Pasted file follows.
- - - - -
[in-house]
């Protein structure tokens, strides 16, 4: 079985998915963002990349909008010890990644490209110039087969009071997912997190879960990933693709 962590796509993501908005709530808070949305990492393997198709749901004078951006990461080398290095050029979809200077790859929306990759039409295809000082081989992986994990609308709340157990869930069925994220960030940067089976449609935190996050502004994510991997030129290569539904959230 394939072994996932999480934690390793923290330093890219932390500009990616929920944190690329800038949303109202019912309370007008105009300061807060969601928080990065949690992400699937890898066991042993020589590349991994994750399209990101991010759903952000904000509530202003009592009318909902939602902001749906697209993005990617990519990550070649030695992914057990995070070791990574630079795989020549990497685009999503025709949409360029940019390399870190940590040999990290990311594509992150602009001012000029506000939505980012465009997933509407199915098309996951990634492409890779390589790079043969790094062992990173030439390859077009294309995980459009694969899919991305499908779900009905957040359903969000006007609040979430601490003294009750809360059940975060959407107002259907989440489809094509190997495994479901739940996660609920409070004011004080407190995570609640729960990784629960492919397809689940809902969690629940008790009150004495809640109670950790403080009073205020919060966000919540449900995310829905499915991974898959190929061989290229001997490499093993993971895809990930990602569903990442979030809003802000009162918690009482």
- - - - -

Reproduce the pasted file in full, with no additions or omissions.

[in-house]
């Protein structure tokens, strides 16, 4: 079985998915963002990349909008010890990644490209110039087969009071997912997190879960990933693709 962590796509993501908005709530808070949305990492393997198709749901004078951006990461080398290095050029979809200077790859929306990759039409295809000082081989992986994990609308709340157990869930069925994220960030940067089976449609935190996050502004994510991997030129290569539904959230 394939072994996932999480934690390793923290330093890219932390500009990616929920944190690329800038949303109202019912309370007008105009300061807060969601928080990065949690992400699937890898066991042993020589590349991994994750399209990101991010759903952000904000509530202003009592009318909902939602902001749906697209993005990617990519990550070649030695992914057990995070070791990574630079795989020549990497685009999503025709949409360029940019390399870190940590040999990290990311594509992150602009001012000029506000939505980012465009997933509407199915098309996951990634492409890779390589790079043969790094062992990173030439390859077009294309995980459009694969899919991305499908779900009905957040359903969000006007609040979430601490003294009750809360059940975060959407107002259907989440489809094509190997495994479901739940996660609920409070004011004080407190995570609640729960990784629960492919397809689940809902969690629940008790009150004495809640109670950790403080009073205020919060966000919540449900995310829905499915991974898959190929061989290229001997490499093993993971895809990930990602569903990442979030809003802000009162918690009482």